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Controversial Anaheim schools veteran regains seat

Harald Martin lost in '02 after proposing to bill Mexico for educating its citizens. Some may fight his reappointment.

July 21, 2007|Seema Mehta | Times Staff Writer

Anaheim schools trustees appointed to their board Thursday a polarizing figure whom voters tossed off the school board in 2002 after, among other things, he proposed billing Mexico for educating illegal immigrants.

Harald Martin, a retired police officer who served on the school board for eight years, was appointed by a 3-1 vote to an Anaheim Union High School District board spot created by the death of Trustee Denise Mansfield-Reinking.

Martin is also known for a failed proposal to turn new students over to federal authorities if they could not prove they were in the country legally. He ran for the school board in November and came in seventh out of eight candidates.

The appointment immediately sparked rancor and talk of forcing a special election that would allow residents to vote on the replacement.

Alexandria Coronado, a conservative Republican who served with Martin on the Anaheim board for four years before being elected to the county Board of Education in 2002, called Martin "evil."

"He is the biggest racist I have ever met in my life," she said.

Members of the Latino community were appalled.

"It's like nominating [segregationist] George Wallace," said Art Montes, past president of Orange County's League of United Latin American Citizens.

Martin, 52, said he wanted to be on the board again because he felt he had unfinished business in raising district standards. He said he had no intention of revisiting the proposal to bill Mexico.

"Conceptually, it has proven to be a bad idea because it's divisive," he said, adding that he had proposed billing Mexico as a symbolic measure and never expected to get any money. But "what everyone missed in the whole jumping up and down, in the hysteria, all I was trying to do was get money for those kids in the school system."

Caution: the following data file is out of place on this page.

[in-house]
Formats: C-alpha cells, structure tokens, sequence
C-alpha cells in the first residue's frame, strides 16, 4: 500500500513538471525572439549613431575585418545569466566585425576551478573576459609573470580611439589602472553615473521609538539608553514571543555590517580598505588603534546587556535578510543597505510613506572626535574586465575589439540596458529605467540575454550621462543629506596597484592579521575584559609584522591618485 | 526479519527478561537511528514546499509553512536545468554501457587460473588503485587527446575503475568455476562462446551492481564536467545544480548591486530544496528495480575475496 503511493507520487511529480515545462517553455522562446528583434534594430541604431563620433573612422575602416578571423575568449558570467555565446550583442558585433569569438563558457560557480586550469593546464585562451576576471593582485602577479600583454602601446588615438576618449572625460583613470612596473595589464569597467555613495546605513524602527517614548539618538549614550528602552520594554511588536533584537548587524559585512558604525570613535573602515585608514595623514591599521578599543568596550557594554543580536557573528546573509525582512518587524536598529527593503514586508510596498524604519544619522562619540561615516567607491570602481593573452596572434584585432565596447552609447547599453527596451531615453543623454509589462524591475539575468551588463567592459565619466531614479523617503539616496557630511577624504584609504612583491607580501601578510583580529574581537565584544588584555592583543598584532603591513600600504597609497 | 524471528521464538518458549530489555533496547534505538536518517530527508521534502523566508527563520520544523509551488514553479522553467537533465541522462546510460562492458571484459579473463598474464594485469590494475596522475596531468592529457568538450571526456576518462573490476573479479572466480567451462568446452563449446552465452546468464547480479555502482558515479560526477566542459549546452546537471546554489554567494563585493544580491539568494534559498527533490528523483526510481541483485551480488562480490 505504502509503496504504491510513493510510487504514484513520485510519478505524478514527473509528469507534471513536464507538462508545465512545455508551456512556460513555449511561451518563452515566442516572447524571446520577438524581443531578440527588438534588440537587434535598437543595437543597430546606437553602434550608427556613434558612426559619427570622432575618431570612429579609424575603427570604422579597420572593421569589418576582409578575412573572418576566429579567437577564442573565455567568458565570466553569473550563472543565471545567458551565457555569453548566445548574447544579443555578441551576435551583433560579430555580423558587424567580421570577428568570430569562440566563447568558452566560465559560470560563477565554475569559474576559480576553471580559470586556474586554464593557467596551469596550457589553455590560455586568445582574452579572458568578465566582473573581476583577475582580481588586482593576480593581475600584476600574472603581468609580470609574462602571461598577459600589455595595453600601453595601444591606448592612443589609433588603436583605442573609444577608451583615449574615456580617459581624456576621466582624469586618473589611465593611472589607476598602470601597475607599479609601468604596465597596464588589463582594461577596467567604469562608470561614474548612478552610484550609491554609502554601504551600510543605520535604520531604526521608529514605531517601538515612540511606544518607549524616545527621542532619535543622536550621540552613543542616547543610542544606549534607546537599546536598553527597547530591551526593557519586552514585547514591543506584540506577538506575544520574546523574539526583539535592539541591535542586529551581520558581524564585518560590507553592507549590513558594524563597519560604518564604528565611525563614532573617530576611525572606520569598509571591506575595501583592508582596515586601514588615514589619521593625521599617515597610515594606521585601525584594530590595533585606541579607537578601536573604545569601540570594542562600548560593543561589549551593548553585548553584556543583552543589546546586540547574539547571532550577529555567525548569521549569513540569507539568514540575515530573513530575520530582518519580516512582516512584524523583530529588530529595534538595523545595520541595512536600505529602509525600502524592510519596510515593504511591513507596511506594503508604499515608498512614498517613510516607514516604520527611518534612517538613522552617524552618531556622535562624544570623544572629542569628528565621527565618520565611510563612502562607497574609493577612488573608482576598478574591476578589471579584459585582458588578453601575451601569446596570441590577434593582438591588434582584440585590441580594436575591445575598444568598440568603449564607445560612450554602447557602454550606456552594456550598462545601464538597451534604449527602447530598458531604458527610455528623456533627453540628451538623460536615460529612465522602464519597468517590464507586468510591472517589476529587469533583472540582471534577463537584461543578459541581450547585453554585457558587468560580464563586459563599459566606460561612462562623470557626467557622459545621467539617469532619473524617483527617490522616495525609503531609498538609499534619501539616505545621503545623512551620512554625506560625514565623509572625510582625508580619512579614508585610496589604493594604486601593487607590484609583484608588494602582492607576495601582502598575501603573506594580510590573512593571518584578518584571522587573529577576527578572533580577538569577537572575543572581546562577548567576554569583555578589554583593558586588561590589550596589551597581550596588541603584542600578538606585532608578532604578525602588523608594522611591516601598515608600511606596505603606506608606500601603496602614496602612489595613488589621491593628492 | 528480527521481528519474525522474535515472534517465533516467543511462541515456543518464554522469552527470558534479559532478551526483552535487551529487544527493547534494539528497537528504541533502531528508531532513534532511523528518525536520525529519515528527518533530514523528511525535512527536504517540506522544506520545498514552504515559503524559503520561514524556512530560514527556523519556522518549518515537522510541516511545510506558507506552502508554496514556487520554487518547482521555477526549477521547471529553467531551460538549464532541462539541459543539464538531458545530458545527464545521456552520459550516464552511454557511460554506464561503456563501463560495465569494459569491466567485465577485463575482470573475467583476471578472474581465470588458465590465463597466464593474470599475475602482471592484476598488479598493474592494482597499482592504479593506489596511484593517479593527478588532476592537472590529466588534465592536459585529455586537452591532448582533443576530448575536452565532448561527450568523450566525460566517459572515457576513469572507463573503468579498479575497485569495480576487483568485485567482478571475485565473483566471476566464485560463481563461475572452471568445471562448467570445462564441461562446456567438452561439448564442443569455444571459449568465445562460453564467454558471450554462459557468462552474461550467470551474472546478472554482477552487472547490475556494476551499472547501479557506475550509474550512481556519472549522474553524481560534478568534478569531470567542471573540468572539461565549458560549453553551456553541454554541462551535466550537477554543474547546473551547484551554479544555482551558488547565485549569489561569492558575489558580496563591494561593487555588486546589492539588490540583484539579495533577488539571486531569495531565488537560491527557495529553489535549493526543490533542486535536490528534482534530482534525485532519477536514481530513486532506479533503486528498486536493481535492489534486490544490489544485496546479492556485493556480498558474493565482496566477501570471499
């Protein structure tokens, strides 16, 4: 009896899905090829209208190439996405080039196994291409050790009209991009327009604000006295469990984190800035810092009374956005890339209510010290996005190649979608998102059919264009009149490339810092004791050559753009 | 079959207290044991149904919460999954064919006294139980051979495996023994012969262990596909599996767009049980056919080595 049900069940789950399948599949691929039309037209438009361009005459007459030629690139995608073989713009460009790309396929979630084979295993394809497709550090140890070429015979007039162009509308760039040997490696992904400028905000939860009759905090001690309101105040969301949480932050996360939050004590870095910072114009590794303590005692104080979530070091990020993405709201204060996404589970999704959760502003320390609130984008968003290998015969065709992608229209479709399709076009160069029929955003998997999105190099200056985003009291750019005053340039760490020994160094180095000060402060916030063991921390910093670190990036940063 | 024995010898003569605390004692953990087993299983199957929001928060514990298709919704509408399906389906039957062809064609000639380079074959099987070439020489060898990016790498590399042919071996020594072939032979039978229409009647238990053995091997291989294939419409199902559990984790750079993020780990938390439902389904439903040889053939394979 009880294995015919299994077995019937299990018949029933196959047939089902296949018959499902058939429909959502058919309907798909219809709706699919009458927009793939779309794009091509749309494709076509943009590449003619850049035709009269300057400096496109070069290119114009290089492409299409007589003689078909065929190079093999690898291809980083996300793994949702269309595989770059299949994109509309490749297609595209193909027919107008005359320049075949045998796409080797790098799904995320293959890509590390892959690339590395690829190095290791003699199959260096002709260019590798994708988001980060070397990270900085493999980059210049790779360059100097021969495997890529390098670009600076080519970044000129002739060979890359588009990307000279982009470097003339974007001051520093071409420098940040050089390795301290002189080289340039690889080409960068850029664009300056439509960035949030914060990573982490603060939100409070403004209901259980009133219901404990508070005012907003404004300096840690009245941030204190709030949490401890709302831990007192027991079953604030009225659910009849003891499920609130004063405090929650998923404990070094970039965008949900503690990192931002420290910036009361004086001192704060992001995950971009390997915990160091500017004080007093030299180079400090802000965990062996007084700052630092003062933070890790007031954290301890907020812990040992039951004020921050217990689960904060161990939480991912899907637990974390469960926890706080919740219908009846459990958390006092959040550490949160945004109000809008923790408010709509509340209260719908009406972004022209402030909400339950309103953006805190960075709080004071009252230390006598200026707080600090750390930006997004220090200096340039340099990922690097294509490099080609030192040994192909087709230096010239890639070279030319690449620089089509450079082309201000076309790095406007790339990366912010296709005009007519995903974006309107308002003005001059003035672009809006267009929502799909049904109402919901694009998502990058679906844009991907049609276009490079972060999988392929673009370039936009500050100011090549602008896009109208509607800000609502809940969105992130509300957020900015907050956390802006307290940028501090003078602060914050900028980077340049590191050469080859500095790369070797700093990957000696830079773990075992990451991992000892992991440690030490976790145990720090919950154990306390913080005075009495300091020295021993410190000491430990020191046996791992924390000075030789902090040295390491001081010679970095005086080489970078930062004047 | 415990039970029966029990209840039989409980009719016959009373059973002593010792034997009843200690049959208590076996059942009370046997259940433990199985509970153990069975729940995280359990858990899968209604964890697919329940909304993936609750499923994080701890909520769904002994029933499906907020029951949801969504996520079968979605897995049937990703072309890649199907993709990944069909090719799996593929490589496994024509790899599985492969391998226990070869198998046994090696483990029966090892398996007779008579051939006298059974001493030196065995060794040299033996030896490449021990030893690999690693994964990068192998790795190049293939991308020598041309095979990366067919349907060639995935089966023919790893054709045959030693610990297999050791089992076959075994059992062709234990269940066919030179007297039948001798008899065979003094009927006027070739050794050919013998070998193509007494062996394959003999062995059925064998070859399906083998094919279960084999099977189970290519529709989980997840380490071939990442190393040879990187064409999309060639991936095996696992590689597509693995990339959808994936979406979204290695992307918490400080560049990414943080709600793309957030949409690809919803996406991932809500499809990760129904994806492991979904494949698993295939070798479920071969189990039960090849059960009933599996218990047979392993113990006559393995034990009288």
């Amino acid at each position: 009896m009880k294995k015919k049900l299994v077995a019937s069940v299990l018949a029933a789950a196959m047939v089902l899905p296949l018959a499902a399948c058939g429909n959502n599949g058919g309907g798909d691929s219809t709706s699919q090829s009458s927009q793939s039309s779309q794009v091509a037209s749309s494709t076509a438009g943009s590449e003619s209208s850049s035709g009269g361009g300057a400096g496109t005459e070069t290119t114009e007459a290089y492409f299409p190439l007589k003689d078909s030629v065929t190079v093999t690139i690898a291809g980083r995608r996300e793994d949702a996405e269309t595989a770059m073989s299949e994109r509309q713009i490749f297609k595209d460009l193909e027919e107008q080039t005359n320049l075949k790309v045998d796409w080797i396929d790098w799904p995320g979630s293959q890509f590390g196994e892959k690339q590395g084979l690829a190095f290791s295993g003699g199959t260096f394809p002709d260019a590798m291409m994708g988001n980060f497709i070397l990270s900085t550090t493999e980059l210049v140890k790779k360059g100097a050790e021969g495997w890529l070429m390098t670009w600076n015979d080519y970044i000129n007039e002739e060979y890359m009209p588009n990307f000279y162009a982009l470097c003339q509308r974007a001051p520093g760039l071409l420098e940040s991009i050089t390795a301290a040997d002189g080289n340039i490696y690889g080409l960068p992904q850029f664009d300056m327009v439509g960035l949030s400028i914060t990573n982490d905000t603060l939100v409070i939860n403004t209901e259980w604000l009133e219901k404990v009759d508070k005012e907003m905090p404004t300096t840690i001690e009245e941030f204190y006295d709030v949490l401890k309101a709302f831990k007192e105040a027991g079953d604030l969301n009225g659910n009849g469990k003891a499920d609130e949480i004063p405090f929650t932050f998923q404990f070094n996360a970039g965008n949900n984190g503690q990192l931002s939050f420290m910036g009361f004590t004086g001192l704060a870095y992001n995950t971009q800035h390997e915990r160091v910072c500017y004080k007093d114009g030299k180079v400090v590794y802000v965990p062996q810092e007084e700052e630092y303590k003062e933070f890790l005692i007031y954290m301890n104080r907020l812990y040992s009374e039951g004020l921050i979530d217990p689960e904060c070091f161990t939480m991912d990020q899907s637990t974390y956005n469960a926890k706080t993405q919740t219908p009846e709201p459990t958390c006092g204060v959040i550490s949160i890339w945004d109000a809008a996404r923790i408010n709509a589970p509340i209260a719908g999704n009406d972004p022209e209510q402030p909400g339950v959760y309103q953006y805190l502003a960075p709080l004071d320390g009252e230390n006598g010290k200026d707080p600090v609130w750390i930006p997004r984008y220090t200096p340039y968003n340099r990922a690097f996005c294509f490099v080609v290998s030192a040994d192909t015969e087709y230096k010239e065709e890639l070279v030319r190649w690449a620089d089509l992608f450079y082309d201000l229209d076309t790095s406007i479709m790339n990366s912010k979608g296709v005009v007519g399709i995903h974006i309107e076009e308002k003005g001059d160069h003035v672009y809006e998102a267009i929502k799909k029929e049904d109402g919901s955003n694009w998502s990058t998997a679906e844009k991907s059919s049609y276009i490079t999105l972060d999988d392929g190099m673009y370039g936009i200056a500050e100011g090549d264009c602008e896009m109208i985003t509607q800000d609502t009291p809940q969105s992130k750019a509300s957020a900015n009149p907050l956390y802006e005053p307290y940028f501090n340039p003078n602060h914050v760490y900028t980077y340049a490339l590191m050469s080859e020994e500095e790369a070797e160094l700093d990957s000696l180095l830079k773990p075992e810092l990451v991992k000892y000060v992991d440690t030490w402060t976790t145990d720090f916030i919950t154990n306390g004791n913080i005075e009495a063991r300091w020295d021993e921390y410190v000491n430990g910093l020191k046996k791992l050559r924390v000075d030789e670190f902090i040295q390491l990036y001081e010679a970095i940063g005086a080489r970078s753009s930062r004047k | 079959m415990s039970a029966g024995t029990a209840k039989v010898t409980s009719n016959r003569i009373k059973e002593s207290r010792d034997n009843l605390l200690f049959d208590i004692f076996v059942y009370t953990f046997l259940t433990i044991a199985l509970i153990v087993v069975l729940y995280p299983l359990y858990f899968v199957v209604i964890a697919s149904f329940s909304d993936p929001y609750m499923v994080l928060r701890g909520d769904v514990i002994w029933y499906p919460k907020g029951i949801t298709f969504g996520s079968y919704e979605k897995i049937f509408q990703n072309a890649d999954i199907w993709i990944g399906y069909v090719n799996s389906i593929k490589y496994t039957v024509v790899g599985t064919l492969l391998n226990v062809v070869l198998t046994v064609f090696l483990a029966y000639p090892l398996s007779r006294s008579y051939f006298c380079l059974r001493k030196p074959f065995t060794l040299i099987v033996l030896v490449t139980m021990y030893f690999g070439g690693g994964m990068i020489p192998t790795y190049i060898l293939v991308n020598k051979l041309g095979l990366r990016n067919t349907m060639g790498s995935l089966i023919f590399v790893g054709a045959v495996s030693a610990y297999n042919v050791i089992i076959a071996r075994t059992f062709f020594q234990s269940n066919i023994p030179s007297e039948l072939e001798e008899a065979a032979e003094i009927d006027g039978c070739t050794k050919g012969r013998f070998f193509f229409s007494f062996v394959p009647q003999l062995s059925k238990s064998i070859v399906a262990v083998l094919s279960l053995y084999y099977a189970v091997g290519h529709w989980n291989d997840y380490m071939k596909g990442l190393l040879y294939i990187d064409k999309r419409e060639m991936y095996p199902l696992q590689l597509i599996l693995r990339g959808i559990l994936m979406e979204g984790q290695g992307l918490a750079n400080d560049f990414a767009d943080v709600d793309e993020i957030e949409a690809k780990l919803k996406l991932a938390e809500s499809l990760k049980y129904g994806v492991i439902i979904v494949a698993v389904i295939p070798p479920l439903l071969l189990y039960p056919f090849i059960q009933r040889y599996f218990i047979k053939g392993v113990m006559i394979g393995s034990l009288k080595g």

The 37,000-student district serves seventh- through 12th-graders in Anaheim, Buena Park, Cypress, La Palma and Stanton. After Mansfield-Reinking died in May, 12 candidates applied to fill the post.

Trustee Thomas "Hoagy" Holguin supported Martin's appointment, based on his school board and police experience, as well as his roots in the community. He said Martin brought up the proposal to bill Mexico during the interview process and apologized for the controversy it brought to the district.

"He openly and sincerely shared with us that he realized how wrong he was in taking those approaches, and how he had learned his lessons not to go there no longer," Holguin said. "I felt he was sincere about that, and I believe we all make mistakes in our lives. We need to give people a chance to redeem themselves."

Anna L. Piercy was the lone board member to oppose the appointment. Attempts to reach her Friday were unsuccessful.

The proposals Martin said he planned to pursue include:

* Requiring a 2.0 GPA in core classes to graduate from high school.

* Increasing student interest in science and math.

* Increasing the police presence on district campuses, but having the officers serve as liaisons between students and social services in addition to their police duties.

Some questioned why the board voted for Martin when voters had turned against him.

"This is a disgrace," said Coronado, adding that several community members already are calling for a special election to fill the post. "The voters decided not to put him there twice now. I think it's parents and students who lose out."

Many believed the appointment would go to Jordan Brandman, 27, who narrowly missed being elected to the board in November. "My heart goes out to the students and the parents and all the taxpayers," he said. "I don't think they were done justice last night. I really don't."

To force a special election, critics must gather within a month about 2,300 signatures from registered voters who live in the district. The county would have a month to verify the signatures, and if enough were valid, a special election would be called within four months. Otherwise, Martin will be up for reelection as an incumbent in 2008.

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seema.mehta@latimes.com

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